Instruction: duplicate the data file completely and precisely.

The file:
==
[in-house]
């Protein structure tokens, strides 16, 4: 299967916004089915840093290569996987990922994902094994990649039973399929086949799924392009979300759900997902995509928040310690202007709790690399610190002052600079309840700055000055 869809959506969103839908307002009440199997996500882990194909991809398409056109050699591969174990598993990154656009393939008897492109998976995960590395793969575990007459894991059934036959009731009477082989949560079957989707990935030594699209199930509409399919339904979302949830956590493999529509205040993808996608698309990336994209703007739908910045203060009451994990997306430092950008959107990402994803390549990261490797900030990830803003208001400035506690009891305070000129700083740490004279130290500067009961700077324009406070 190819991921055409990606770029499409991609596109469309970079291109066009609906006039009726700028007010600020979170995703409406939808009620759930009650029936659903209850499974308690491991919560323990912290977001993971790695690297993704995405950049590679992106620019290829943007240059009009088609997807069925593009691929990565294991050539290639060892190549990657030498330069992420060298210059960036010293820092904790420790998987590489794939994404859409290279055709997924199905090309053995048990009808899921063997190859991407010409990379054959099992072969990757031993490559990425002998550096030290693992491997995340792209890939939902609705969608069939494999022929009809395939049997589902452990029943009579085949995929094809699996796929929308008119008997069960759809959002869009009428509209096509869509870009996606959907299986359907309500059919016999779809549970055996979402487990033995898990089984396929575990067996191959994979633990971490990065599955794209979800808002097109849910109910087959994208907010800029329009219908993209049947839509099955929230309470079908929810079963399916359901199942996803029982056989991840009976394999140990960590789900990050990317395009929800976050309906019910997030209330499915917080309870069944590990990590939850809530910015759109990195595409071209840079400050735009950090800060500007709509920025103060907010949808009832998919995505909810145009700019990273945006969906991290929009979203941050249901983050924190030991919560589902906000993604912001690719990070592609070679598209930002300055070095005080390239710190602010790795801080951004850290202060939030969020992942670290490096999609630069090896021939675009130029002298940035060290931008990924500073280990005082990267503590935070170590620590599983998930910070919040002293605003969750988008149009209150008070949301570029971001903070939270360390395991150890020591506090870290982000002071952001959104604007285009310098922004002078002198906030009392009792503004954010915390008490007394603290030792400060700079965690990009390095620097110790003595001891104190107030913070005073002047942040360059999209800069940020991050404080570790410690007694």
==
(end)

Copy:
[in-house]
């Protein structure tokens, strides 16, 4: 299967916004089915840093290569996987990922994902094994990649039973399929086949799924392009979300759900997902995509928040310690202007709790690399610190002052600079309840700055000055 869809959506969103839908307002009440199997996500882990194909991809398409056109050699591969174990598993990154656009393939008897492109998976995960590395793969575990007459894991059934036959009731009477082989949560079957989707990935030594699209199930509409399919339904979302949830956590493999529509205040993808996608698309990336994209703007739908910045203060009451994990997306430092950008959107990402994803390549990261490797900030990830803003208001400035506690009891305070000129700083740490004279130290500067009961700077324009406070 190819991921055409990606770029499409991609596109469309970079291109066009609906006039009726700028007010600020979170995703409406939808009620759930009650029936659903209850499974308690491991919560323990912290977001993971790695690297993704995405950049590679992106620019290829943007240059009009088609997807069925593009691929990565294991050539290639060892190549990657030498330069992420060298210059960036010293820092904790420790998987590489794939994404859409290279055709997924199905090309053995048990009808899921063997190859991407010409990379054959099992072969990757031993490559990425002998550096030290693992491997995340792209890939939902609705969608069939494999022929009809395939049997589902452990029943009579085949995929094809699996796929929308008119008997069960759809959002869009009428509209096509869509870009996606959907299986359907309500059919016999779809549970055996979402487990033995898990089984396929575990067996191959994979633990971490990065599955794209979800808002097109849910109910087959994208907010800029329009219908993209049947839509099955929230309470079908929810079963399916359901199942996803029982056989991840009976394999140990960590789900990050990317395009929800976050309906019910997030209330499915917080309870069944590990990590939850809530910015759109990195595409071209840079400050735009950090800060500007709509920025103060907010949808009832998919995505909810145009700019990273945006969906991290929009979203941050249901983050924190030991919560589902906000993604912001690719990070592609070679598209930002300055070095005080390239710190602010790795801080951004850290202060939030969020992942670290490096999609630069090896021939675009130029002298940035060290931008990924500073280990005082990267503590935070170590620590599983998930910070919040002293605003969750988008149009209150008070949301570029971001903070939270360390395991150890020591506090870290982000002071952001959104604007285009310098922004002078002198906030009392009792503004954010915390008490007394603290030792400060700079965690990009390095620097110790003595001891104190107030913070005073002047942040360059999209800069940020991050404080570790410690007694």